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Spoon Popkin

A detail from Spoon Popkin's installation "The Ballad Of Sharon And Zebedee"

By Robbie Whelan | Posted 4/19/2006

Spoon Popkin

At Goucher College’s Rosenberg Gallery through April 28

An artist who works with “found art” is obliged to blur the lines between curator and artiste, which can either diminish the authenticity of his or her exhibitions or broaden his or her capacity for expression, depending on how you look at it. Spoon Popkin’s solo show, which spans the past six years of the artist’s career and is on display at Goucher College’s Rosenberg Gallery, has the latter result on the viewer—her found art gives intelligent yet visceral context to the original, expressive paintings she pairs with it.

The show has four parts, really. The first, placed right in front of the double-doors that lead into the gallery, is a set of 38 black and white charcoal portrait drawings, each about 12 by 15 inches, meant to look like a massive college yearbook (a few of the square spaces say no photo available). All of the faces, dated by a few bouffants on the women and Brylcreemed side parts on the men, are gaunt, with collapsed, high-boned cheeks. Many have sunken Steve Buscemi eyes. A few are just simple outlines of features. It’s the graduating class of desolation.

Another wall is lined with old eight-track players painted over in white, perched on pedestals beneath creepy oil paintings of massively up-close children’s faces, smiling demonically (these kids are not at all cute). Another wall shows a set of Warholesque stencils of an angry-looking poodle, reprinted and reversed in square boxes with spray paint in different colors.

The meat of the show, however, is the right-hand side of the gallery, where Popkin has placed an entire wall of found art in the midst of her own jarring paintings to create a nightmarish landscape of psychological associations. On the left are a series of watercolors that look like half-completed studies. Fragmented images of statuesque, dismembered torsos, bloated, floating baby faces, and mouths locked in deep kisses are arranged irregularly. All of these images are highly sensual and sexually charged. Popkin’s painting has a sense of raw urgency to it, as if these studies, if completed and painted cleanly, would be devoid of emotion.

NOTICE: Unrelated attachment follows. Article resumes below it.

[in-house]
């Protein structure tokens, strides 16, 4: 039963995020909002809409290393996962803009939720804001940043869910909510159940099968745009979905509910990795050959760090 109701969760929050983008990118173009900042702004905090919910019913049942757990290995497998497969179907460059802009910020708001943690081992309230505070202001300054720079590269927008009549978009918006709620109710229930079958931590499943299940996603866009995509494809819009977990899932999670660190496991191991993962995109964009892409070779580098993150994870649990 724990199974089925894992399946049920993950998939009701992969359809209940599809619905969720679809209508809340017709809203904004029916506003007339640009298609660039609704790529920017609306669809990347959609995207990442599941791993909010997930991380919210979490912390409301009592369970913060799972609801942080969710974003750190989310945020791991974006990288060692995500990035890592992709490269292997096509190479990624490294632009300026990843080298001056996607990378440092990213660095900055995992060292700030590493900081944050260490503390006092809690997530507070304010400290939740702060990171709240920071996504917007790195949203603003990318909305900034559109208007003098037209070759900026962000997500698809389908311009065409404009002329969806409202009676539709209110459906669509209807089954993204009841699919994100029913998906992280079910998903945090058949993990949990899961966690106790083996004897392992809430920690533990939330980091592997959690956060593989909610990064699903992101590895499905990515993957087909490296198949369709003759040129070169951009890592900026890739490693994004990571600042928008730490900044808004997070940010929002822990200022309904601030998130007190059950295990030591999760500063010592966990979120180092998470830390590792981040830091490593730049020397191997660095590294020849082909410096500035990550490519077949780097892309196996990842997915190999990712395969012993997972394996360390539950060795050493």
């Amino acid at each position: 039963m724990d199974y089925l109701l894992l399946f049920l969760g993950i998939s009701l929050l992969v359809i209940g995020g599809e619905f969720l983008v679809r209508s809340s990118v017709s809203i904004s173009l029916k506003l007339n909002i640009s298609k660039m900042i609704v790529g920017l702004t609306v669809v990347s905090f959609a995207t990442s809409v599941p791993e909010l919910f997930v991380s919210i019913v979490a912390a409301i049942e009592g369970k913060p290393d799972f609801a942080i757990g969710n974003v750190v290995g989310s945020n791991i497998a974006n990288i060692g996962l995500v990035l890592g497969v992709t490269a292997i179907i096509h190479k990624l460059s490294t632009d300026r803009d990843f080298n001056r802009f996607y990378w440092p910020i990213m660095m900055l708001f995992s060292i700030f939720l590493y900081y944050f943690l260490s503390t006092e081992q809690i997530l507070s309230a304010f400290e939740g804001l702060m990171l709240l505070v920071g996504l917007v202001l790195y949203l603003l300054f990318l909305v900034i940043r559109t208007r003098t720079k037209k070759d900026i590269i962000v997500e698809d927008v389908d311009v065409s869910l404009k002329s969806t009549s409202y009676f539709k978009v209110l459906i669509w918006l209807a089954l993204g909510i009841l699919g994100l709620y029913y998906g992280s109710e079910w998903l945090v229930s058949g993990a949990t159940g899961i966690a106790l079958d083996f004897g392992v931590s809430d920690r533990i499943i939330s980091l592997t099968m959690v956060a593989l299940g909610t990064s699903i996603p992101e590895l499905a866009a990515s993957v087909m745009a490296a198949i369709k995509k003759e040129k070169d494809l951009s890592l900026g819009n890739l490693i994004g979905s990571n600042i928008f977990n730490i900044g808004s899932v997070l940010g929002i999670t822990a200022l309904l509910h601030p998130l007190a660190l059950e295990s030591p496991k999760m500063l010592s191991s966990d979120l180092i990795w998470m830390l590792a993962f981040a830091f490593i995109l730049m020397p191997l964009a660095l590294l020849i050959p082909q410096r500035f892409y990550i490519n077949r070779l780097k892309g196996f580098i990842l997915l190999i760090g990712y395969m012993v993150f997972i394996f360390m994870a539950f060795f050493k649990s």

Adjacent is a wall of found objects. “Rapid Memo” sheets with starkly personal messages (“At 2:30 am Zeb asked to use monique’s car after saying that he and I should try harder to help our situation”) hang next to hastily scrawled pleas on a series of pages from a pad advertising Lorabid (a prescription drug used to treat urinary tract infections) that get more frantic as you read each new message: “Your my friend,” “Happy Anniversery,” “Happy Anniversery!!!!!,” “I want you!!!,” “I love you!!!!” There are also several dream diaries describing detailed nightmares, written in impeccable cursive.

These tidbits are joined on the right by a series of 12 large panels that revisit the kissing theme: curvy outlines of chubby faces in black, white, and red, of faces mashed together midkiss. Far away they look like a cloudy sky. Then, to the right of that, the same images of kissing mouths, only blown up by about four times and painted in fleshy reds, peaches, and yellows. These final four kissing panels are the most forthright paintings in the whole show. The mouths, when pressed together, are distorted quite purposefully to look yonic, the lips twisting unnaturally into the shape of labia and clitoris. One panel is even spattered with a dark red over the kissing mouths that cannot be thought of as representational of anything but blood.

Popkin’s kind of art is, in many ways, some of the most satisfying. It strikes a perfect balance between what she is trying to say to her viewers and what she wants us to take from it. It’s a technique that makes a highly effective use of psychological symbols and sexual overtones. As a sort of retrospective, the show is not comprehensively impressive, but you get the impression of Popkin’s dynamic creativity.

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